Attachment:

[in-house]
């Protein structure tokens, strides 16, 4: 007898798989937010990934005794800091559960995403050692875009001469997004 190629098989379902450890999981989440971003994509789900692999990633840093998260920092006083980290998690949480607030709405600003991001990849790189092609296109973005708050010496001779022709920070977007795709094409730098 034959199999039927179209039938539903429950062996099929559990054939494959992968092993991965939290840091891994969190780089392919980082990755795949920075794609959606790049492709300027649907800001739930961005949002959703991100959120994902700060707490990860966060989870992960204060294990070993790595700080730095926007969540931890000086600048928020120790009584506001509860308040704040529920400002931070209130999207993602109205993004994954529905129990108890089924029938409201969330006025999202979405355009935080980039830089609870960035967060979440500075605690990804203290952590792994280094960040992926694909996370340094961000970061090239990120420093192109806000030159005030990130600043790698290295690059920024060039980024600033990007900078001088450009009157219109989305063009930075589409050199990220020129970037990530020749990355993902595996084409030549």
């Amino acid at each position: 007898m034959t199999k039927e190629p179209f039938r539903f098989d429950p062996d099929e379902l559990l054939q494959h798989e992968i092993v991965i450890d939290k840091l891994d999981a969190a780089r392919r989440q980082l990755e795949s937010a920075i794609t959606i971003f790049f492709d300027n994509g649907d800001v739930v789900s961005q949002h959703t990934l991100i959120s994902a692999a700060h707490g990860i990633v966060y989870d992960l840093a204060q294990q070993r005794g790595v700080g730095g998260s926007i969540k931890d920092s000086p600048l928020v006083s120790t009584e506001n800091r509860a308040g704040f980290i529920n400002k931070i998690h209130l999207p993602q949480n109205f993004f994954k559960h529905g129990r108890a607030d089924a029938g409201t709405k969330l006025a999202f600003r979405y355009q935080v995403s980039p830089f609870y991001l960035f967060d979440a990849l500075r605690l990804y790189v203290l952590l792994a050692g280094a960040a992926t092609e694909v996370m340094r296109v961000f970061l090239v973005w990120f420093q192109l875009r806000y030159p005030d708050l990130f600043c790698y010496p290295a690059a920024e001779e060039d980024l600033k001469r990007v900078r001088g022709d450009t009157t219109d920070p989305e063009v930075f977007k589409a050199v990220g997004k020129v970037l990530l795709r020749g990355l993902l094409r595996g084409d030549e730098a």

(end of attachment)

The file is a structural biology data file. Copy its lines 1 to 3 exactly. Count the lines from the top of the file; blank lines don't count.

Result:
[in-house]
């Protein structure tokens, strides 16, 4: 007898798989937010990934005794800091559960995403050692875009001469997004 190629098989379902450890999981989440971003994509789900692999990633840093998260920092006083980290998690949480607030709405600003991001990849790189092609296109973005708050010496001779022709920070977007795709094409730098 034959199999039927179209039938539903429950062996099929559990054939494959992968092993991965939290840091891994969190780089392919980082990755795949920075794609959606790049492709300027649907800001739930961005949002959703991100959120994902700060707490990860966060989870992960204060294990070993790595700080730095926007969540931890000086600048928020120790009584506001509860308040704040529920400002931070209130999207993602109205993004994954529905129990108890089924029938409201969330006025999202979405355009935080980039830089609870960035967060979440500075605690990804203290952590792994280094960040992926694909996370340094961000970061090239990120420093192109806000030159005030990130600043790698290295690059920024060039980024600033990007900078001088450009009157219109989305063009930075589409050199990220020129970037990530020749990355993902595996084409030549």
């Amino acid at each position: 007898m034959t199999k039927e190629p179209f039938r539903f098989d429950p062996d099929e379902l559990l054939q494959h798989e992968i092993v991965i450890d939290k840091l891994d999981a969190a780089r392919r989440q980082l990755e795949s937010a920075i794609t959606i971003f790049f492709d300027n994509g649907d800001v739930v789900s961005q949002h959703t990934l991100i959120s994902a692999a700060h707490g990860i990633v966060y989870d992960l840093a204060q294990q070993r005794g790595v700080g730095g998260s926007i969540k931890d920092s000086p600048l928020v006083s120790t009584e506001n800091r509860a308040g704040f980290i529920n400002k931070i998690h209130l999207p993602q949480n109205f993004f994954k559960h529905g129990r108890a607030d089924a029938g409201t709405k969330l006025a999202f600003r979405y355009q935080v995403s980039p830089f609870y991001l960035f967060d979440a990849l500075r605690l990804y790189v203290l952590l792994a050692g280094a960040a992926t092609e694909v996370m340094r296109v961000f970061l090239v973005w990120f420093q192109l875009r806000y030159p005030d708050l990130f600043c790698y010496p290295a690059a920024e001779e060039d980024l600033k001469r990007v900078r001088g022709d450009t009157t219109d920070p989305e063009v930075f977007k589409a050199v990220g997004k020129v970037l990530l795709r020749g990355l993902l094409r595996g084409d030549e730098a």